Three Questions About Rick Warren's Role in the Inauguration
If we must have an officiating priest, surely we can do better than this vulgar huckster.
It is theoretically possible to make an apparently bigoted remark that is also factually true and morally sound. Thus, when the Rev. Bailey Smith, one of the deputies of the late Jerry Falwell, claimed that "God almighty does not hear the prayer of a Jew," I was in complete agreement with him. This is because I do not believe that there is any supernatural supervisor who lends an ear to any prayer.
In the same way, if someone publicly charges that "Mormonism is a cult," it is impossible to say that the claim by itself is mistaken or untrue. However, if the speaker says that heaven is a real place but that you will not get there if you are Jewish, or that Mormonism is a cult and a false religion but that other churches and faiths are the genuine article, then you know that the bigot has spoken. That's all in a day's work for the wonderful world of the American evangelical community, and one wishes them all the best of luck in their energetic fundraising and their happy-clappy Sunday "Churchianity" mega-feel-good fiestas. However, do we want these weirdos and creeps officiating in any capacity at the inauguration of the next president of the United States?
It is a fact that Rick Warren, pastor of the Saddleback Church in Orange County, Calif., was present at a meeting of the Aspen Institute not long ago and was asked by Lynda Resnick—she of the pomegranate-juice dynasty—if a Jew like herself could expect to be admitted to paradise. Warren publicly told her no. What choice did he have? His own theology says that only those who accept Jesus can hope to be saved. I have just missed the chance to debate on CBS with one of Warren's leading allies and defenders, the Dallas preacherman who calls himself Dr. Robert Jeffress. In the opinion of this learned fellow, even though Mitt Romney "talks about Jesus as his lord and savior, he is not a Christian. Mormonism is not Christianity."
It is also a fact that Rick Warren proclaims as his original mentor a man named Wallie Amos Criswell, who was the inspirational figure in the rightward move of the Southern Baptist Convention in the 1960s. Rightward in that time and context meant exactly what you might suspect it did—a cold hostility to any civil rights activism on the part of the churches. Theologically, it also meant the crack-brained idea of "dispensationalist premillennialism," or, in other words, the imminence of planetary death and the corollary joys of the "rapture" that would snatch the true believer into the skies just in time.
In his own " purpose-driven" words, Warren has described the dismal nutbag Criswell as the "greatest American pastor of the 20th century" and has told us of the mystic moment in the 1970s when he himself was granted a laying on of Criswell's hands. (The promise, you may not be startled to hear, was of a large and prosperous congregation in the young man's future.)
I think we are all entitled to ask and to keep asking every member of the Obama transition team until we receive a satisfactory answer, the following questions:
- Will Warren be invited to the solemn ceremony of inauguration without being asked to repudiate what he has directly said to deny salvation to Jews?
- Will he be giving a national invocation without disowning what his mentor said about civil rights and what his leading supporter says about Mormons?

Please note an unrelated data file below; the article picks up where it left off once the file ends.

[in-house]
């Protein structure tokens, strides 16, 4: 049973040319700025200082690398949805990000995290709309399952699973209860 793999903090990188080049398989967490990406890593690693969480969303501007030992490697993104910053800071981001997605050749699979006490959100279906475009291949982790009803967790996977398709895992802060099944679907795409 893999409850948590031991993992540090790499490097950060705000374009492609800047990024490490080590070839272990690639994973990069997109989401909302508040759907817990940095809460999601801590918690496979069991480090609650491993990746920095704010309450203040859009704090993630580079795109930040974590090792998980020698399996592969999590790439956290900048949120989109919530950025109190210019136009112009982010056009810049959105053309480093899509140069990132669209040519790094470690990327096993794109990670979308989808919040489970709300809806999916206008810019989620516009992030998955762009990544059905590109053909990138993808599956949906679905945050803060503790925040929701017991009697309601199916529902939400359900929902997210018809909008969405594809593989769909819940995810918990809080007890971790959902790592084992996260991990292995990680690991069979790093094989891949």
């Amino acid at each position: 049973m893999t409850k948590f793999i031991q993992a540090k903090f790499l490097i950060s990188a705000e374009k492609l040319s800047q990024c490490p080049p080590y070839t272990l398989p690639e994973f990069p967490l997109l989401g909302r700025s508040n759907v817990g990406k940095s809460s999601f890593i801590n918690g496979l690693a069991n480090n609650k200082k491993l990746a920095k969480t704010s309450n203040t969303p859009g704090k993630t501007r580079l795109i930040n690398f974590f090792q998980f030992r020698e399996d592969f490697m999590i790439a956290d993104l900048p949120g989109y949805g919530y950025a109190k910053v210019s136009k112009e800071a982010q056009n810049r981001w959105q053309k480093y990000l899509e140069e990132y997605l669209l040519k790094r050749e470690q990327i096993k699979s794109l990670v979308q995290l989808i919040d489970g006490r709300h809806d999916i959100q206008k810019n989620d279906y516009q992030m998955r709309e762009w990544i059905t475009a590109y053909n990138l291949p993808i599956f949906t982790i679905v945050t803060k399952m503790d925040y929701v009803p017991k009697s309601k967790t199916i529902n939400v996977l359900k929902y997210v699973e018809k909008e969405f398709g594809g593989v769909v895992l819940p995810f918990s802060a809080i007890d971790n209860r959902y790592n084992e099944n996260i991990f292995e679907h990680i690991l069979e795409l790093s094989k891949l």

- Will the American people be prayed into the next administration, which will be confronted by a possible nuclear Iran and an already nuclear Pakistan, by a half-educated pulpit-pounder raised in the belief that the Armageddon solution is one to be anticipated with positive glee?
As Barack Obama is gradually learning, his job is to be the president of all Americans at all times. If he likes, he can oppose the idea of marriage for Americans who are homosexual. That's a policy question on which people may and will disagree. However, the man he has chosen to deliver his inaugural invocation is a relentless clerical businessman who raises money on the proposition that certain Americans—non-Christians, the wrong kind of Christians, homosexuals, nonbelievers—are of less worth and littler virtue than his own lovely flock of redeemed and salvaged and paid-up donors.
This quite simply cannot stand. Is it possible that Obama did not know the ideological background of his latest pastor? The thought seems plausible when one recalls the way in which he tolerated the odious Jeremiah Wright. Or is it possible that he does know the background of racism and superstition and sectarianism but thinks (as with Wright) that it might be politically useful in attracting a certain constituency? Either of these choices is pretty awful to contemplate.
A president may by all means use his office to gain re-election, to shore up his existing base, or to attract a new one. But the day of his inauguration is not one of the days on which he should be doing that. It is an event that belongs principally to the voters and to their descendants, who are called to see that a long tradition of peaceful transition is cheerfully upheld, even in those years when the outcome is disputed. I would myself say that it doesn't need a clerical invocation at all, since, to borrow Lincoln's observation about Gettysburg, it has already been consecrated. But if we must have an officiating priest, let it be some dignified old hypocrite with no factional allegiance and not a tree-shaking huckster and publicity seeker who believes that millions of his fellow citizens are hellbound because they do not meet his own low and vulgar standards.
Christopher Hitchens (1949-2011) was a columnist for Vanity Fair and the author, most recently, of Arguably, a collection of essays.
Photograph of Rick Warren by Stan Honda/AFP/Getty Images.